Q&A / 

Exterior Painting

DEAR TIM: I intend to paint the exterior of my wood house soon. I am confused about using primers. Is it a good idea to use a pressure washer on my house? Do I have to prime the entire house before I apply the finish paint? What can I do to maximize the life of this new paint job? Stephanie S., Athens, OH

DEAR STEPHANIE: I am not surprised that you are confused about primers. It seems like I get a different answer to each primer, paint and surface preparation question that I ask when I talk with paint salespeople. Fortunately the entire exterior painting process is fairly straightforward.

The largest obstacle you face is the one of instant gratification. I find that most homeowners and painters want to get the finish paint on the surface as quickly as possible so that they can "see" results. If you succumb to this temptation you can rob yourself of possibly 50 percent of the life span of your paint job. Surface preparation and the correct use of primers is essential to the performance of an exterior paint job. They also consume the most time.

The first thing I want you to do is to read the label on the can of your finish paint. I'll bet that you will find a sentence that contains the following sentence or phrase, "Apply paint to a clean, dry surface." How do you wash yourself each day? Do you just stand in the shower and let the water run over your body? My guess is that you use soap and rub it into your skin and then rinse it off. This is exactly what you are going to do with your house.

Pressure washing a house, in my opinion, is not a good idea. This method does not completely clean the surface. You can demonstrate this by using a pressure washer at a drive-in car wash. After using one there will still be a fine film of deep-set dirt on your car's finish. The same is true on a house. What's more, pressure washers used in the hands of a rookie can cause significant damage to wood. It can erode wood fibers and drive water deep into exposed soft woods. Water sprayed up under siding or into cracks between siding and trim can actually saturate the back side of the wood on your house and promote rapid peeling of the fresh paint.

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Oil based primers are superb products. These products penetrate deeper into wood fibers. Oil primers also do a great job of sealing woods like cedar and redwood that can produce bleed stains when coated with water based products. Primers are a must on bare wood and previously painted surfaces that have bad alligatoring, blisters, or the paint film is eroded. If your existing paint job is fairly smooth and sound, you do not need to use a primer over the entire surface.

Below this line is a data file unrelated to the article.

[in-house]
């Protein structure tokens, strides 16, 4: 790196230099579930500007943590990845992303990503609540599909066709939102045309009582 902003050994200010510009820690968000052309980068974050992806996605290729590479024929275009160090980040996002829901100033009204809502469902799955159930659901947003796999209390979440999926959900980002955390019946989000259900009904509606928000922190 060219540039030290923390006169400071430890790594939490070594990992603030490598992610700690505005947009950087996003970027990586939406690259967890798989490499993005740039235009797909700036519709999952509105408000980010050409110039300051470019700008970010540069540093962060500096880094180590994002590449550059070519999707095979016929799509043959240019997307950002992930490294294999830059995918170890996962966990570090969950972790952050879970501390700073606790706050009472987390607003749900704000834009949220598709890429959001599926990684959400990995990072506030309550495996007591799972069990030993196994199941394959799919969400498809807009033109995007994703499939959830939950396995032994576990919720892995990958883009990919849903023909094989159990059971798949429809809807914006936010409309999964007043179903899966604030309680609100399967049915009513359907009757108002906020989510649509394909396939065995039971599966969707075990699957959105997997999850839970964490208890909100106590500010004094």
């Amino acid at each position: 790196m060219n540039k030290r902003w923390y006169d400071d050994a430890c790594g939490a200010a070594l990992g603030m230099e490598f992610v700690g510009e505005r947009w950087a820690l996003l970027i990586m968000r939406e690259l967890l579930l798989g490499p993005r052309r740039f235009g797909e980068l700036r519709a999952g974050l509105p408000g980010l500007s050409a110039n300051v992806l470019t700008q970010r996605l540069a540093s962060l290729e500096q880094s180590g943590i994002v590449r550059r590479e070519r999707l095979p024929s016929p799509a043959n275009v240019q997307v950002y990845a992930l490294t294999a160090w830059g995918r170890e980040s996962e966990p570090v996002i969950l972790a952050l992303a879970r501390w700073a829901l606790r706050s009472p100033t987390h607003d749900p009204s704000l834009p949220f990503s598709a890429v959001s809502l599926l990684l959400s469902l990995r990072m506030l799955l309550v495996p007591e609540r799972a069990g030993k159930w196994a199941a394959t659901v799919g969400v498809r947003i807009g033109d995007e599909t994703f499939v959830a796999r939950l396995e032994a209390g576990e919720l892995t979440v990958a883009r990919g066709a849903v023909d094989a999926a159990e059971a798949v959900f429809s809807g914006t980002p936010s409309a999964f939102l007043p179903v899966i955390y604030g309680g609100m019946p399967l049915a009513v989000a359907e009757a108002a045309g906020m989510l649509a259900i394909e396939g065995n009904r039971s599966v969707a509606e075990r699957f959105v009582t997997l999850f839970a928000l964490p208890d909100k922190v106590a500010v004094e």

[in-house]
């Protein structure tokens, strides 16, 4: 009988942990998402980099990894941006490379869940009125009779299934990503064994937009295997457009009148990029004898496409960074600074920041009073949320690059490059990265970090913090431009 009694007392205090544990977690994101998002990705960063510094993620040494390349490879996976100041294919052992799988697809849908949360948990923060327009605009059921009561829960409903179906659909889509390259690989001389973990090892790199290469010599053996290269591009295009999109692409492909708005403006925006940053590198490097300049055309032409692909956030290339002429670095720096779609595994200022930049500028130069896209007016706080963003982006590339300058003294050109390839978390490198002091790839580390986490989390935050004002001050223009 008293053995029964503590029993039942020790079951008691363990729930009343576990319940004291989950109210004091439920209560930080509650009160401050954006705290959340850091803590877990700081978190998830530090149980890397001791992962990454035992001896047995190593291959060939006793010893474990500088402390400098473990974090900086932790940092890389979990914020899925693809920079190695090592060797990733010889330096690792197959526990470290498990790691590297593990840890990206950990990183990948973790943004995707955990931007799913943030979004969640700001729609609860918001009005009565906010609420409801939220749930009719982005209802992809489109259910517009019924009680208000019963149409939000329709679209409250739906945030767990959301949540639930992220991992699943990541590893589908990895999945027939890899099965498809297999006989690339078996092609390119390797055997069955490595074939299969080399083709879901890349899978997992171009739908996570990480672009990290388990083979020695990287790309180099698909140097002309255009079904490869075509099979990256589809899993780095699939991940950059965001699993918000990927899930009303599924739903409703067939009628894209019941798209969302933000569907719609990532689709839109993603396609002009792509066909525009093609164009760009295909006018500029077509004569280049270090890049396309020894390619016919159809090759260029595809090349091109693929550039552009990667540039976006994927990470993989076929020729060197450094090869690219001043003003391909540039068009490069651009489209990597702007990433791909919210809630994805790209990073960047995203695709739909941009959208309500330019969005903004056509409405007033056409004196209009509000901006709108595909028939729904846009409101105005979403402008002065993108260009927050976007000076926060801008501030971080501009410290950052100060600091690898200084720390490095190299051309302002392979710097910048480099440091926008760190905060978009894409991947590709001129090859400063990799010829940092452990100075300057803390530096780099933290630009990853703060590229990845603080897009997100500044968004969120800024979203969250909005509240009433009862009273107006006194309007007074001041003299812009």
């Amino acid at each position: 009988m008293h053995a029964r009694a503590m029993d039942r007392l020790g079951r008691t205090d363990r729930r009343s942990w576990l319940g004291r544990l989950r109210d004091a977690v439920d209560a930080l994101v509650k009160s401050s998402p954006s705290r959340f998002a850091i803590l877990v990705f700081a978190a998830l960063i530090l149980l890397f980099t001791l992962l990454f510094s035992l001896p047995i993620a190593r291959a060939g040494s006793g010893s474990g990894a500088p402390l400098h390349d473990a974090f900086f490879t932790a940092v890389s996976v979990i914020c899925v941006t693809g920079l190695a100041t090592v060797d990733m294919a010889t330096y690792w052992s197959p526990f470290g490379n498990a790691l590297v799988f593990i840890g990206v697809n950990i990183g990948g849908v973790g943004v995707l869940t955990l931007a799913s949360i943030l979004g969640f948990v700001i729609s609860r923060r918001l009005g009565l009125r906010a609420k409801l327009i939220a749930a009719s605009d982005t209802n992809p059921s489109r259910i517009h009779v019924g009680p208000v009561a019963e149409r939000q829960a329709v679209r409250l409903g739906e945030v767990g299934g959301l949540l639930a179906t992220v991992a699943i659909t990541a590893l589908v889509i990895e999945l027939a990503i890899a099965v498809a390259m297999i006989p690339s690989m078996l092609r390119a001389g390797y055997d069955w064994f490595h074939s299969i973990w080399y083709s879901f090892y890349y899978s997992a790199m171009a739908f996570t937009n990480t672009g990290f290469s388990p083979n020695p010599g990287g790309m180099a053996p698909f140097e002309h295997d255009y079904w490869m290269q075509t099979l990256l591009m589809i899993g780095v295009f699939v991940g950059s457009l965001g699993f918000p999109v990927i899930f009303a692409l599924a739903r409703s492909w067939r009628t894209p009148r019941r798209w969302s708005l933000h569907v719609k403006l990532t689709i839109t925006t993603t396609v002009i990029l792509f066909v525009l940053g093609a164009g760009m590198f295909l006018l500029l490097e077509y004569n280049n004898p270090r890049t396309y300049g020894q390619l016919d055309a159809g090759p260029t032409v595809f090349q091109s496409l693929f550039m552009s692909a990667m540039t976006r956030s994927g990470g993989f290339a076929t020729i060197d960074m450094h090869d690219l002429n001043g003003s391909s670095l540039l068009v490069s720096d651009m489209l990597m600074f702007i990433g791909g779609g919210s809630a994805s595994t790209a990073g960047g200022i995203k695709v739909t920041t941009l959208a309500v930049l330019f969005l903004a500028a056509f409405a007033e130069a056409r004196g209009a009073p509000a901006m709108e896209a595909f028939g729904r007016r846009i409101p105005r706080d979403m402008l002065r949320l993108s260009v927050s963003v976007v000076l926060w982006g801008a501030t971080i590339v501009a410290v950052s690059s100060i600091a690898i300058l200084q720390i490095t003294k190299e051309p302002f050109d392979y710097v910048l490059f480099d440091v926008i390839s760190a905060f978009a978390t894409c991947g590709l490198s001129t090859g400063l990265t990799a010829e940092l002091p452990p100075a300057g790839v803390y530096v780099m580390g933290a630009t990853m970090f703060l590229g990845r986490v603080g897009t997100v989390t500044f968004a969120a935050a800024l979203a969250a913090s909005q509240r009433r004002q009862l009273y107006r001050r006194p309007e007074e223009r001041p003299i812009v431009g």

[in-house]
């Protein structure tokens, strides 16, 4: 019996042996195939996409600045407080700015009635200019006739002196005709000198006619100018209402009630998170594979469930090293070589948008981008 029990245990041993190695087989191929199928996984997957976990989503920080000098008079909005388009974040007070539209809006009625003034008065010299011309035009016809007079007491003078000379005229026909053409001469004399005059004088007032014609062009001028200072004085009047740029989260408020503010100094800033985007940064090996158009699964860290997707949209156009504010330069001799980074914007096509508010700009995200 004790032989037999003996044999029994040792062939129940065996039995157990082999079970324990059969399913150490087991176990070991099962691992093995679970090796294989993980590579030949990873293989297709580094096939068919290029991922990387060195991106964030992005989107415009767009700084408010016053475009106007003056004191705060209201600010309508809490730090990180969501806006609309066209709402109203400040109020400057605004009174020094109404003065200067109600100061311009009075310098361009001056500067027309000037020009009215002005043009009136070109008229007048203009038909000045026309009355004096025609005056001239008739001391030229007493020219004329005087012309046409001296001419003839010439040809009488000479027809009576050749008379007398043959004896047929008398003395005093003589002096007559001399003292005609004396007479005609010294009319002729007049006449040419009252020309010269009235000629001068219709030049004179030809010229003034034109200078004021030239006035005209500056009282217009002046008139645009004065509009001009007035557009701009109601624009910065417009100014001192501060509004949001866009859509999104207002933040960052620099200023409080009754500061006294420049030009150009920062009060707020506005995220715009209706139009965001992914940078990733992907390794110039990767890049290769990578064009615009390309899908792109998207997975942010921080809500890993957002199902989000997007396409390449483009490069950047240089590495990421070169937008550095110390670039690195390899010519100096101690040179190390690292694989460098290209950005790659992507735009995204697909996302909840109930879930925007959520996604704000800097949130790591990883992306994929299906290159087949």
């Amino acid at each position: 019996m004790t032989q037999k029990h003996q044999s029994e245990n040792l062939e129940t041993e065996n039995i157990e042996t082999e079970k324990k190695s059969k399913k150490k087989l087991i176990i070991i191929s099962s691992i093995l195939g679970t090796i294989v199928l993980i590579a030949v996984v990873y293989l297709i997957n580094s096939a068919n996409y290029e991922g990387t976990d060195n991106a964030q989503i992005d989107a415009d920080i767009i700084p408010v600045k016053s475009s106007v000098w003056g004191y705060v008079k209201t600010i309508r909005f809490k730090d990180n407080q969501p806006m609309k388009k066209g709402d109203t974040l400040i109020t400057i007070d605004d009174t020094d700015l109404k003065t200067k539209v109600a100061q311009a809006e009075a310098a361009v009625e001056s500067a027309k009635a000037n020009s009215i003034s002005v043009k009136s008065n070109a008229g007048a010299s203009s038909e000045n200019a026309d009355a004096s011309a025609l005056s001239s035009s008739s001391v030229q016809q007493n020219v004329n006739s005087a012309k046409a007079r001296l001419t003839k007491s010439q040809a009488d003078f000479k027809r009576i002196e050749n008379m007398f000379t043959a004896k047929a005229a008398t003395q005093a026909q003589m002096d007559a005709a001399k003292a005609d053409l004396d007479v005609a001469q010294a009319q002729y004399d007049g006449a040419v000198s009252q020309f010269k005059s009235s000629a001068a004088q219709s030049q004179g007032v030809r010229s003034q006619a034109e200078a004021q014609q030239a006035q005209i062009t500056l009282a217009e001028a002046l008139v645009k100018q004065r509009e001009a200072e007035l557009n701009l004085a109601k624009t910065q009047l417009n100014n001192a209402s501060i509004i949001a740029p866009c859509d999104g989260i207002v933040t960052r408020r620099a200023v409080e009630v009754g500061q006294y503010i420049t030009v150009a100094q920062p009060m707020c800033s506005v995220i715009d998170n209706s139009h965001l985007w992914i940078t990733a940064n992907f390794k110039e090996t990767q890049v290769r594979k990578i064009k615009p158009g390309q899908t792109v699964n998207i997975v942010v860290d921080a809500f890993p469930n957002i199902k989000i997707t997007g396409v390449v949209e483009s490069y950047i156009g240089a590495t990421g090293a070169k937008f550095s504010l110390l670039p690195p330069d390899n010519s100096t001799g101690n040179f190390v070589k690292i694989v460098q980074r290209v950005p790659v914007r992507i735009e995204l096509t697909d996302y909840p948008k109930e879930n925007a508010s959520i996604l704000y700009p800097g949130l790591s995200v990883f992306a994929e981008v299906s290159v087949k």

To get the most from you upcoming paint job the first thing to do is to remove all loose paint. Wash your house just like you wash yourself or your car. In other words, use soap and rub the entire surface with a sponge or scrub brush to remove all dirt. Rinse with clear water from a standard hose. Let the house dry for a minimum of two days before you continue.

Apply a rust inhibitive primer to any rusty nails. Countersink these and fill the holes with exterior spackling compound. Prime all bare wood spots and areas on the wood that require a primer. Apply a 100 percent acrylic latex top coat finish paint to all primed areas within 48 hours. This insures that the primer and finish coat will completely bond to one another. The acrylic paint also will not promote the growth of mildew on the paint. Oil based finish paints can support mildew growth.

Be sure to apply a sufficient amount of finish paint to the surface. It is not uncommon for a rookie to overspread the finish paint. Look at the label for the recommended coverage rate. If the label says a gallon of paint should cover 400 square feet, you better have used one half gallon of paint after you have brushed a 10 foot by 20 foot area!

Finally, try to paint when air temperatures are in the 70 F range and the relative humidity is in 50 percent range. Always paint a surface after the sun has passed and it is in the shade. Sunlight that strikes a freshly painted surface can dry a wet paint film too quickly and actually create blisters.

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